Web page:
Left luggage cost quite a bit more than we were expecting. Ten Zloty, or about $2.50, for both of us together. That is extremely expensive for Poland: we got a big meal for two at the Barcalona Milk Bar for that! From the station we walked down the main street, which was all dug up while they replace the tram tracks. We found a Milk Bar and had a much needed, overdue lunch, and then walked into town, stopping at both official hostels on the way, only to find that they were full. We visited several cheap hotels, including the REALLY COOL Sport hotel, which is much like a hostel in layout and cost. But they were all also full.

We finally had to settle for the Teacher's hostel, which was FAR FAR more than we had planned to pay, almost 9 bucks per night each for a private room. We decided that we couldn't spend very much time in town at that price. We were exhausted and frustrated when we finally got our packs and returned to the hostel. We walked through several of the very busy squares and interscetions in town and were disgusted to see a TGI Friday's in one place!! It is a very striking city, especially in the architecture. We walked past Hitler's favorite hotel, with a balcony where he made many speaches -- that was eerie.

Wroclaw is a very interesting city in that it is a very Polish city that was only German for about 500 years. Of course it has always had a large Polish population, but it had been within the borders of Prussa since about 1450. After WWII the peace settlment essentially moved Poland a couple of hundred kilometers to the west. (Churchill supposedly proposed the solution with matchsticks on the dinner table!) This moved Wroclaw back into Poland, but moved Lvov out of Poland and into the USSR (now Ukraine). So the entire German population of Breslau (Wroclaw) was removed, forcibly, to Germany and the entire Polish population of Lvov, and all the institutions such as the University, were moved almost a thousand kilometers to Wroclaw. The city has a weird feel to it.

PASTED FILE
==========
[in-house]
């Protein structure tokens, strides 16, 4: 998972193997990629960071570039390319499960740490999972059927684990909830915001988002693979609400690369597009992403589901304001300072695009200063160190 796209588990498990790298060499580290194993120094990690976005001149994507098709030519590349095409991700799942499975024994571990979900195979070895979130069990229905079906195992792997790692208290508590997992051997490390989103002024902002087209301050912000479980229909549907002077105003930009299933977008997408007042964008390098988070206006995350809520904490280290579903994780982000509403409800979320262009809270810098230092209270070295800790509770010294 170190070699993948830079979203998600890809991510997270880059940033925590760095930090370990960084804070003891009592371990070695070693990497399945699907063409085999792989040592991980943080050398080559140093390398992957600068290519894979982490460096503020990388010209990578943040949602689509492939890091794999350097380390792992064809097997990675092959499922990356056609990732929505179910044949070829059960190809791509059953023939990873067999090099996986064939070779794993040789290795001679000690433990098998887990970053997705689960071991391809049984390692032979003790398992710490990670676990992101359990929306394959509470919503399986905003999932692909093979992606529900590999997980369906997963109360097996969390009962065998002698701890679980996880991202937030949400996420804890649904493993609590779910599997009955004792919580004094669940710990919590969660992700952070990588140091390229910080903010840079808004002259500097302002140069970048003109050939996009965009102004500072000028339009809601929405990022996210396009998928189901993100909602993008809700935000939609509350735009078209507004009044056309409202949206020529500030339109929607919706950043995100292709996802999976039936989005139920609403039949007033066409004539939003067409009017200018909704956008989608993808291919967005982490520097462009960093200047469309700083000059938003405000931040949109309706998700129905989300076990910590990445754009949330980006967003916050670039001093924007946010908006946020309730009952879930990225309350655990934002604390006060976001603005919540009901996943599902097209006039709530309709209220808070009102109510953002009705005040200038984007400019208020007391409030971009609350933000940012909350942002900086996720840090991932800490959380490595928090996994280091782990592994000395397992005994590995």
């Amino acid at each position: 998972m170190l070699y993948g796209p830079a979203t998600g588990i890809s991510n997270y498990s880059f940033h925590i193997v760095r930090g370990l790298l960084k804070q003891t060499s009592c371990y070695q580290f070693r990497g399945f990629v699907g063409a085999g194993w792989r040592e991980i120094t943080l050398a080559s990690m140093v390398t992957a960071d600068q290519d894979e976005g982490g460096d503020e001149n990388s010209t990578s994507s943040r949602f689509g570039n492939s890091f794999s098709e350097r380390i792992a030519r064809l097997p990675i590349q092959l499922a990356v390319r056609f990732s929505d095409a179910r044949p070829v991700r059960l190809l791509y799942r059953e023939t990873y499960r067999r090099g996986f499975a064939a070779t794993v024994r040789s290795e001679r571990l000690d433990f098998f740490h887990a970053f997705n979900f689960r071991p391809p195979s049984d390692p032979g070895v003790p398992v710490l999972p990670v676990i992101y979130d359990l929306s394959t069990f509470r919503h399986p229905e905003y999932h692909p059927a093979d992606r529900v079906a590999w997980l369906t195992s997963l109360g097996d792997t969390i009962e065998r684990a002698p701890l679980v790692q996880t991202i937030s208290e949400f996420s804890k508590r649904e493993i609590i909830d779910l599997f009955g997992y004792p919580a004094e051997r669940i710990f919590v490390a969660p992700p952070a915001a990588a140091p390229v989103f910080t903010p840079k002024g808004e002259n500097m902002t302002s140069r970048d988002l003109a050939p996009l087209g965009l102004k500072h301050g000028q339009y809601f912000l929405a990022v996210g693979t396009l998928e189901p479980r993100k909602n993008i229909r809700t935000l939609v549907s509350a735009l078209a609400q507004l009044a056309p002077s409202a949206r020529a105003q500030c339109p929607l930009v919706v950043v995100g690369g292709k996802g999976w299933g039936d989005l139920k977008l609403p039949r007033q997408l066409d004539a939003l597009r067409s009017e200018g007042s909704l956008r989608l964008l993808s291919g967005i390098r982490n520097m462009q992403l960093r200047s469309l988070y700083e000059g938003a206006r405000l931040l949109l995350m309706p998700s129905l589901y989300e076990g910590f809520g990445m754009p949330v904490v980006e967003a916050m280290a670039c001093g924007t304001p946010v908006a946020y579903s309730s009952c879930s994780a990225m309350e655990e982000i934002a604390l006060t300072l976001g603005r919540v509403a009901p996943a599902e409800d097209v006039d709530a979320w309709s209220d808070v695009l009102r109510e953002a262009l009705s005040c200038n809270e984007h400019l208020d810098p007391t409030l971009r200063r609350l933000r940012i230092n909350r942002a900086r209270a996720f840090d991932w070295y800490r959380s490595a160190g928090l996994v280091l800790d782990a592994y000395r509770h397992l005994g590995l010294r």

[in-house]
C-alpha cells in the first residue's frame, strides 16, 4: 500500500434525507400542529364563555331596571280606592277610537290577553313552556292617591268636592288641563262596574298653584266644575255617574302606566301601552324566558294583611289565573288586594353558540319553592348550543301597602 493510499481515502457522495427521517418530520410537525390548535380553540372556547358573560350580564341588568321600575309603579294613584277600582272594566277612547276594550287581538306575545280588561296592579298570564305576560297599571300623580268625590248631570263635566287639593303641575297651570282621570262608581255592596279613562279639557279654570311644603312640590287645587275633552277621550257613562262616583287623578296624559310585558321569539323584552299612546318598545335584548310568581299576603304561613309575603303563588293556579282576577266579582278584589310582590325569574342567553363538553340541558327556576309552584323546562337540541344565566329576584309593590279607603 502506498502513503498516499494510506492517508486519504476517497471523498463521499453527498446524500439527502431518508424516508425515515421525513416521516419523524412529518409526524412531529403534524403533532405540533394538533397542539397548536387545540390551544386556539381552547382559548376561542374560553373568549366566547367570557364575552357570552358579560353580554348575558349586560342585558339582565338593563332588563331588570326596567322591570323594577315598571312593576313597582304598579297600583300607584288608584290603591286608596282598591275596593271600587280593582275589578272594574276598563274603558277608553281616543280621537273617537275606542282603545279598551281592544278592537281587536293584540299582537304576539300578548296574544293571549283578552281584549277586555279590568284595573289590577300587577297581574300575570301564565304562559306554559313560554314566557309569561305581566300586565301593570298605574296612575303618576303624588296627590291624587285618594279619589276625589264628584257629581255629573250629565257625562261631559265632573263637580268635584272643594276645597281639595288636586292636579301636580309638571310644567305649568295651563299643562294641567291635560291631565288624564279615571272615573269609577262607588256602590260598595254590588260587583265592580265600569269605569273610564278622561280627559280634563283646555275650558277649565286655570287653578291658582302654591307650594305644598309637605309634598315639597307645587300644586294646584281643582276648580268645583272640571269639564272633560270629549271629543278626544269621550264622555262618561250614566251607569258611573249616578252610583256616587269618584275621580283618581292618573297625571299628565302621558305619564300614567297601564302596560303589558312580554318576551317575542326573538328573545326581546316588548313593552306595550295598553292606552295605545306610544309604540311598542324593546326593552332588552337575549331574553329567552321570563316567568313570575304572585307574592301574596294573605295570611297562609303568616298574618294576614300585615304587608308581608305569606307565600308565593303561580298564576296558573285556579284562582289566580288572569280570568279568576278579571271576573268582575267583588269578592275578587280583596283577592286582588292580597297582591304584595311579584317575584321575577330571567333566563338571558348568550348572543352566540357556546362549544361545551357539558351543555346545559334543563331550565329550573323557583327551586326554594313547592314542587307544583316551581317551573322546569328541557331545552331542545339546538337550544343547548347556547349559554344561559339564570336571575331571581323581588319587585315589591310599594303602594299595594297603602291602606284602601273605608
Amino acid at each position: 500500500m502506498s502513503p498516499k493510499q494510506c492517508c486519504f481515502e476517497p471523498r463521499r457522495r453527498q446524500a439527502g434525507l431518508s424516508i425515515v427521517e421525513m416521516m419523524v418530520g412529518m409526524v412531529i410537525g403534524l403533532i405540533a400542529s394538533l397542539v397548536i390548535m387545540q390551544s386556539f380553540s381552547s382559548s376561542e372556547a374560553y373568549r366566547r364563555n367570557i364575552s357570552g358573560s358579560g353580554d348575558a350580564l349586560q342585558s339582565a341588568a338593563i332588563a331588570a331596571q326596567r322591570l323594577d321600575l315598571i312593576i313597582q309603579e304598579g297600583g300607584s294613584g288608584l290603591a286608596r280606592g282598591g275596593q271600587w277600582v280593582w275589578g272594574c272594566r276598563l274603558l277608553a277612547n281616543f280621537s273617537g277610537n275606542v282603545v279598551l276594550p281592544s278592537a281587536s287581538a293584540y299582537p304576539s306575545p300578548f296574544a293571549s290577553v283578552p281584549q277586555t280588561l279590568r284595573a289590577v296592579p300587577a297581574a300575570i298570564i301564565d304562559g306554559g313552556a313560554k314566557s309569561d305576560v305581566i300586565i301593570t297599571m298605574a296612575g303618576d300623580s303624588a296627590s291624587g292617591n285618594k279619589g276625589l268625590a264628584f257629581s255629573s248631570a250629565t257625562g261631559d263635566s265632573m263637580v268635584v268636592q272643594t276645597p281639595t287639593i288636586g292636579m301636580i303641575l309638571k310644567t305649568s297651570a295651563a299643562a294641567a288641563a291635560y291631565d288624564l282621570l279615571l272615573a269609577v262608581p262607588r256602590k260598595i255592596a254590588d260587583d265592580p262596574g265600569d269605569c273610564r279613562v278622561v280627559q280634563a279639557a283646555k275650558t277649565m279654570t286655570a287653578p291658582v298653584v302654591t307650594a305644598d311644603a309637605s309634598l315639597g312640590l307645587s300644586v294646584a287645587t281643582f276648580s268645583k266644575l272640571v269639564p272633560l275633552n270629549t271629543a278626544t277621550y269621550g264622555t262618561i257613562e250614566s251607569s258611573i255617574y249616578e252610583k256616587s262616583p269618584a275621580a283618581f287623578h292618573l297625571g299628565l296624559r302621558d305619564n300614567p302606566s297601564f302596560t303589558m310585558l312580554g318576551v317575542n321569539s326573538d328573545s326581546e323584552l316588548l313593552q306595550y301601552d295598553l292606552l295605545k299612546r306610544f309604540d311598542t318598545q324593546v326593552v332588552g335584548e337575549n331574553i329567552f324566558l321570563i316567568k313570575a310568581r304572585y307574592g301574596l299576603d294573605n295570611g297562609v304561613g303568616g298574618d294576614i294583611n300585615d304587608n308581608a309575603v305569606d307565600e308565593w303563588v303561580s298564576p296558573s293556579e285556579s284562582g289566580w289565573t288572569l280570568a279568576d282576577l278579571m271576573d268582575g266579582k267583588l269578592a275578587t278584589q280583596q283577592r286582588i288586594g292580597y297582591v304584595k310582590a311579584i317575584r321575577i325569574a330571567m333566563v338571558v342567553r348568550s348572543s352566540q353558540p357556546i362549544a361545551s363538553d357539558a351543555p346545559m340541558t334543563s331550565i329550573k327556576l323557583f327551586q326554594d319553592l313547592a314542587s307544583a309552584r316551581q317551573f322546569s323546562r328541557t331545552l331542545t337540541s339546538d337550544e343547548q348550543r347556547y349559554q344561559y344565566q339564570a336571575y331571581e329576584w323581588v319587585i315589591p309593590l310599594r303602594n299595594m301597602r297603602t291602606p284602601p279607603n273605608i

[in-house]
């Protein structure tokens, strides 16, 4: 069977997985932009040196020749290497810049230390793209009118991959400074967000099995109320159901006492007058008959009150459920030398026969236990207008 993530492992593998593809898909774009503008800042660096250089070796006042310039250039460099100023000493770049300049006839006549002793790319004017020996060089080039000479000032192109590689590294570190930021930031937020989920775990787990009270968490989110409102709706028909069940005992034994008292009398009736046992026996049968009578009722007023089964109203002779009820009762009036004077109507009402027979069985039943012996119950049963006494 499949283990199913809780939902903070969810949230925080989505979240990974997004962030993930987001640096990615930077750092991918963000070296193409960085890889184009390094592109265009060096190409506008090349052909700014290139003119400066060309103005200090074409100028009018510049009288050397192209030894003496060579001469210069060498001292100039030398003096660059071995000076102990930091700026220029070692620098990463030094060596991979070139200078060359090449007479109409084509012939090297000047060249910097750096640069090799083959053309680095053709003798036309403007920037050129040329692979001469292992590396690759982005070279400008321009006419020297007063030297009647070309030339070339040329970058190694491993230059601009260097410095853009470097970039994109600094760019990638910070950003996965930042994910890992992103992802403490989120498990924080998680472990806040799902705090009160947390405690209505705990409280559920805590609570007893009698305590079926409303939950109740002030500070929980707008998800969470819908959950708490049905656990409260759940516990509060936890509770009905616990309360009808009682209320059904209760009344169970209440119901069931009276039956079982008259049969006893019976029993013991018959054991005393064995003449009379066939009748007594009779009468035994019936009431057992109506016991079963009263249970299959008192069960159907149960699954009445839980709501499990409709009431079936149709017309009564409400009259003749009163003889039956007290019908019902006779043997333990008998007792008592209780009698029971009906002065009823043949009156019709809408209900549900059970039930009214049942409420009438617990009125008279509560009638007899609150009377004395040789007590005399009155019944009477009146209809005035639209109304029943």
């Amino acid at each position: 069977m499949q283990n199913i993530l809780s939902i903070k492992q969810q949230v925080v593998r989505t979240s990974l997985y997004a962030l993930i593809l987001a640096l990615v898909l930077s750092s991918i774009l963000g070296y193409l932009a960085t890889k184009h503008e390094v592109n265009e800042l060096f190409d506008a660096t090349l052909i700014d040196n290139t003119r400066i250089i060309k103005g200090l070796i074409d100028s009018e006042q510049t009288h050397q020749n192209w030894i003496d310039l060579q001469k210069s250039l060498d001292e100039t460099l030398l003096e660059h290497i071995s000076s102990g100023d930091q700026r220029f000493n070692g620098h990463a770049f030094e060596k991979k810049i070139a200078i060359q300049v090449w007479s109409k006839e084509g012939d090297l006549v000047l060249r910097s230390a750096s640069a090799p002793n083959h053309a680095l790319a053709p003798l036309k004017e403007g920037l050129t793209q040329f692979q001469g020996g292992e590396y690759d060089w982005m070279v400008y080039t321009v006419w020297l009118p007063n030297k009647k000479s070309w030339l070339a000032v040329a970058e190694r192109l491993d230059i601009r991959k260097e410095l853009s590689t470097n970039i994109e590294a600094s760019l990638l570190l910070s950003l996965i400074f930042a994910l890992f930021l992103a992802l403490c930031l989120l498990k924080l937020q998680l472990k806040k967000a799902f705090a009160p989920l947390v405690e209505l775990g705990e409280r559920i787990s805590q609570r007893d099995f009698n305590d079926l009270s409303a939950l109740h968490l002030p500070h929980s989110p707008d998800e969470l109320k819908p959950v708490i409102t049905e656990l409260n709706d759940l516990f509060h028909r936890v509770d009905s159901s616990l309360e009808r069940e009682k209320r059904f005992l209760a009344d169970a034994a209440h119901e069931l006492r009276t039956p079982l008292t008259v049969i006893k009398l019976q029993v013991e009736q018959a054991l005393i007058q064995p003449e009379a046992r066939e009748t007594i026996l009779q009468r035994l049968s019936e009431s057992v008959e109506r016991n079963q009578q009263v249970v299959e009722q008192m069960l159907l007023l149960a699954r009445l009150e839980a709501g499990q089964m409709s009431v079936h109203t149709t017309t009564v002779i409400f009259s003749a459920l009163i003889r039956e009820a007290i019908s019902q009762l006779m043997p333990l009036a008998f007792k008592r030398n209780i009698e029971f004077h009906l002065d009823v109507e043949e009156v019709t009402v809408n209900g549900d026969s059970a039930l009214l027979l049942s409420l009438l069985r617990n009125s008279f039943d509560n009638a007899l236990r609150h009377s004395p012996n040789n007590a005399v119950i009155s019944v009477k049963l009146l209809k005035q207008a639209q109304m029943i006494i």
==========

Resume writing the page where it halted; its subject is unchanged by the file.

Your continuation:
Breslau was where the Nazis made their last stand, even after Hitler had been killed, and was victim to a long long seige. The Nazis talked about FORTRESS BRESLAU, but it was just a city, not a fort. So unlike Krakow, it was virtually destroyed at the end of the war; therefore the city center is all reconstructed and outside of the city center everything is from the 1950s or later. The Rynek (town square), however, is absolutely amazing. Unparalleled; in my opinion the most gorgeous city we have seen in Europe. The coblestone square is HUGE, almost as large as Krakow's. And unlike most Squares it is more like a doughnut, (therefore Rynek, polish for ring) with buildings in the center as well as around the edges.

One of the buildings in the center was the town hall, an exquistly detailed churchlike building with several large, and famous clocks. There was of course, also a church.

But around the edges, both around the center and the outside, were Burgher houses. These were the houses of the rich merchants in town in the 17th and 18th centuries (when it was officially a German city) and they are amazing. They are all about five stories tall, and of course, pressed against each other. They are painted very bright colors and highly detailed, but all very different. They all have different designs and angles and sometimes it looks like one or another is leaning towards you! It is really a sight to see and i loved wandering around it.